Hoof Care

Shoes in winter?

Some people decide to remove their horse's shoes for the winter in order to give their feet a "break." Unfortunately, this can be a very literal thing.

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By: HPG |

Some people decide to remove their horse’s shoes for the winter in order to give their feet a “break.” Unfortunately, if the shoes are not pulled early enough in the season and properly maintained, this can be a very literal thing, with hooves crumbling and breaking up to the old nail holes.

Farrier, Hans Wiza, said that if you are going to pull your horse’s shoes, you shouldn’t wait until November or December when the ground is frozen and jagged and more likely to damage his hooves. “If you want your horse to go barefoot for the winter, transition him early on,” said Wiza. “Have your farrier remove the shoes shortly after Thanksgiving. This gives the hooves six weeks to build up some growth” before the farrier returns and can clean up hoof for the winter.

Wiza also recommends altering your trim schedule in the winter, asking your farrier to come out every four weeks instead of six, to file the hooves and round off the edges. “Don’t wait for the hoof to crumble,” he said, “then the farrier is on damage control instead of maintenance.”

Maintaining a short, rounded shape will increase the durability of the hoof, making it less likely to crack, peel and flare. In addition, if you maintain the shape of the hoof throughout the winter, it is possible that your farrier will be able to use the same shoes he pulled in the fall again in the spring. “There’s nothing worse than losing a brand new shoe in the mud,” Wiza pointed out.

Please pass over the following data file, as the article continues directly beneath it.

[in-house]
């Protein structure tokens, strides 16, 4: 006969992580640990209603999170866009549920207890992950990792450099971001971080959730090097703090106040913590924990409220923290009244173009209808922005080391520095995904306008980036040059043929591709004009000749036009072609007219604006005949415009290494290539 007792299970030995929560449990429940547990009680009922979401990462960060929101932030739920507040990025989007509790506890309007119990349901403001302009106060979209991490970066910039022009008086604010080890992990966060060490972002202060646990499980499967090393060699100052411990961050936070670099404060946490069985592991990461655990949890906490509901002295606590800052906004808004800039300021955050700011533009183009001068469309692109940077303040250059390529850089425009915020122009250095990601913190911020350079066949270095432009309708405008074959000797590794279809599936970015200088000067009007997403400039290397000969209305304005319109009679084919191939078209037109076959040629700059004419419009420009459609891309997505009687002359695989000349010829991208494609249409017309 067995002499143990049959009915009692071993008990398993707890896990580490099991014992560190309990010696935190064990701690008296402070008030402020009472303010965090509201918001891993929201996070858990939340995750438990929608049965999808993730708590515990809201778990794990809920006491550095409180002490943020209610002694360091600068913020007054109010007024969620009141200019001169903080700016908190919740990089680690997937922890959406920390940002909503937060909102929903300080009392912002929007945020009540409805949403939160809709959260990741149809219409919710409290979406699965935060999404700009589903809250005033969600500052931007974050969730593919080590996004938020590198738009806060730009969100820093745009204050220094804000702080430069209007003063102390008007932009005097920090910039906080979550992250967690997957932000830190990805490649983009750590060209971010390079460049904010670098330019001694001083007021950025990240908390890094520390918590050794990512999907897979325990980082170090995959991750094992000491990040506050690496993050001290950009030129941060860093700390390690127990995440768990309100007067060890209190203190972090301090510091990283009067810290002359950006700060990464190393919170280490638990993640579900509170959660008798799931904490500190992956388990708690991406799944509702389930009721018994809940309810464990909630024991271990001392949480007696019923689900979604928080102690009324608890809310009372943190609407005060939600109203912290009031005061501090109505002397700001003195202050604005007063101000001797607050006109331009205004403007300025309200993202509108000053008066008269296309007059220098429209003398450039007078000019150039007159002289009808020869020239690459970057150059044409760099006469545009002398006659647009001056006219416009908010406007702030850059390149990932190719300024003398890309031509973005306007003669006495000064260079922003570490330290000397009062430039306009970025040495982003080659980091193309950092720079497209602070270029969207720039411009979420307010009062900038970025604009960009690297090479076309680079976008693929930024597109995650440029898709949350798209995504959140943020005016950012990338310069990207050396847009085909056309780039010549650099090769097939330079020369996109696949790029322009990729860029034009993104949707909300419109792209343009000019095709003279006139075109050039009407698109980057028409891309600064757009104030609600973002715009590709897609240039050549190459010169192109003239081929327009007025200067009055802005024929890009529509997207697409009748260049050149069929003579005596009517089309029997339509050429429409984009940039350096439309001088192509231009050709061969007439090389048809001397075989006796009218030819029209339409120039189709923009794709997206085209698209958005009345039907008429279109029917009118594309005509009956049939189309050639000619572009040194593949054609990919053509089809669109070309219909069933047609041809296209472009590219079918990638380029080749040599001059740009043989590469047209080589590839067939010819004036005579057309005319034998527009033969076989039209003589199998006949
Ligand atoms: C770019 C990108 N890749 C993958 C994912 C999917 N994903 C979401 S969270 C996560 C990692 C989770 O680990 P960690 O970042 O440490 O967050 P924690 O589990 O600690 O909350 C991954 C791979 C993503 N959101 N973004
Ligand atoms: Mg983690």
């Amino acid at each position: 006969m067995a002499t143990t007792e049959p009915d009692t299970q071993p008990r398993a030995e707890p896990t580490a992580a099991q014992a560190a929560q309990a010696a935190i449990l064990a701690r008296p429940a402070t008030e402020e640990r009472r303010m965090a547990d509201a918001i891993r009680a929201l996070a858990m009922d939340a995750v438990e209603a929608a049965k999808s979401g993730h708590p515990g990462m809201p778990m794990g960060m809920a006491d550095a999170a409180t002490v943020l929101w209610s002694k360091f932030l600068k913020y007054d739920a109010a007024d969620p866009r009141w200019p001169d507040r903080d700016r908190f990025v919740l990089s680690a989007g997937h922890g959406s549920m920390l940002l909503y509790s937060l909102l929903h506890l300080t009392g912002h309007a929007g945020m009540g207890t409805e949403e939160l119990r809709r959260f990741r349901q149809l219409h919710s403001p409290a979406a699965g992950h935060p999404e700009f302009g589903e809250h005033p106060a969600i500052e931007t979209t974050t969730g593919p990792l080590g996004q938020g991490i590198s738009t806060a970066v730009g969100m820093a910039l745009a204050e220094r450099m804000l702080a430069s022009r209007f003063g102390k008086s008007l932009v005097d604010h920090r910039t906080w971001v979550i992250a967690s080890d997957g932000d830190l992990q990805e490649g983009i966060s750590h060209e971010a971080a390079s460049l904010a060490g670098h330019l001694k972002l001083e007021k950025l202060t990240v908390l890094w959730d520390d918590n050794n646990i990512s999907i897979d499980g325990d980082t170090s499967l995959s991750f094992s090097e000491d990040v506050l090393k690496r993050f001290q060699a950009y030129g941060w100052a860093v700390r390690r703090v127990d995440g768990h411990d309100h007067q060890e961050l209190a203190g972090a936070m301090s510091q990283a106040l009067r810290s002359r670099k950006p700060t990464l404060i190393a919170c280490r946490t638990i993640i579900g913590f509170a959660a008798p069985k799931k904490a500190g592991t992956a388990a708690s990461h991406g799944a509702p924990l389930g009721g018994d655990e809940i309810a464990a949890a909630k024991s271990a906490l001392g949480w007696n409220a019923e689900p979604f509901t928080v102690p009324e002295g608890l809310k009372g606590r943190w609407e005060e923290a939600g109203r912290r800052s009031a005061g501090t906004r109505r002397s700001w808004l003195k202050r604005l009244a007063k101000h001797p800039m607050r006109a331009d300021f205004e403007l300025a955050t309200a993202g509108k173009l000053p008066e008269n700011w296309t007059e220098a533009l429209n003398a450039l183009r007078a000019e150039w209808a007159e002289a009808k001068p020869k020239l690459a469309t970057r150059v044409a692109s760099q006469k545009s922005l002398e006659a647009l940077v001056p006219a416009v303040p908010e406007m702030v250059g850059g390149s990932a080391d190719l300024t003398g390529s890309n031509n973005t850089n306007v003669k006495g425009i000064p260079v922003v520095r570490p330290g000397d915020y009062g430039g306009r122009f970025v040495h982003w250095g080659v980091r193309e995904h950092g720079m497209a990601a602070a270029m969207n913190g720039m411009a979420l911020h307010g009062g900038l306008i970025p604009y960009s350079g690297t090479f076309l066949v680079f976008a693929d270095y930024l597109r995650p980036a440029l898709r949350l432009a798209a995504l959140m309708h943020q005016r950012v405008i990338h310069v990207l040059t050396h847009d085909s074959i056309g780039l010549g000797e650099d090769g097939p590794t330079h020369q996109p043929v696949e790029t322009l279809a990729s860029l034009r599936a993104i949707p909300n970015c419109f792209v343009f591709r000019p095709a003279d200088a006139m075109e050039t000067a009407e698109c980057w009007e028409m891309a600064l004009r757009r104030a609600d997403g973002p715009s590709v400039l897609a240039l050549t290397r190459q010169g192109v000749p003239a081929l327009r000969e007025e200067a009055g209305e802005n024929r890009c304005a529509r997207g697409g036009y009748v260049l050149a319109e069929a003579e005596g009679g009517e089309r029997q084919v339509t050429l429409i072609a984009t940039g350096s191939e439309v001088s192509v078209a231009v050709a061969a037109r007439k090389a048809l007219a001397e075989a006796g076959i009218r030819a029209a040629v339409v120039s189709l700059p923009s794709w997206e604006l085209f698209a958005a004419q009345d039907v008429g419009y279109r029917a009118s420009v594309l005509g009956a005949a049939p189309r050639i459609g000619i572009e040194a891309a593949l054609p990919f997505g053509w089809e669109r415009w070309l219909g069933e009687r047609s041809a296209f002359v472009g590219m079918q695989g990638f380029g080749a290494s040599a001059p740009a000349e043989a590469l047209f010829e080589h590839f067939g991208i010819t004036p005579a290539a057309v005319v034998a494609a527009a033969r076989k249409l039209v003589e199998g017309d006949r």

If you opt to leave your horse’s shoes on for the winter, Wiza said you must ensure that he has adequate traction to keep him safe and confident on his feet over the various surfaces he will encounter. ‘”The problem is not so much how the horse will make out in the field,’ he said, ‘it’s when the horse comes in.” Walkways can be icy, and barn floors slick. Along with the build-up of ice and snow in his hooves, this can be a dangerous combination.

Installing studs on your horse’s shoes is one way to provide traction. Another way is to have your farrier use larger nail heads, which protrude slightly, to offer further grip on slick surfaces. Wiza added that he likes to put new shoes on horses in about November because “new shoes tend to have crisp metal edges with traction potential. You don’t want to send your horse into winter with older, worn shoes.”

To combat the build-up of ice and now, there are a variety of pads on the market. Some people believe coating the hoof with cooking spray or petroleum jelly will prevent snow from packing in the hoof. This is not entirely true, said Wiza, as the cavities in the hoof invite build-up.

Wiza said, “The best advice I can give is to thoroughly discuss all the available options with your farrier and be flexible. Sometimes, we need to be aware that it is in the horse’s best interests to swap out one style of pad or shoe for another, depending on whether the long-term application is contributing to decay or hoof breakdown.”

If you horse is going into spring barefoot, Wiza cautioned, “the temptation to ride on the roads, especially gravel roads, in the spring is quite inviting. Regular snow plowing sweeps the stones away and leaves a nice smooth surface to ride on. Especially on warm sunny days, the roads become a little soft and the horses go forward quite freely. The problem arises when they go too many miles and wear the toes back too strongly and the toe/heel proportion becomes skewed. The result is often a lame horse. Shoes are indicated well before this gets a chance to happen.”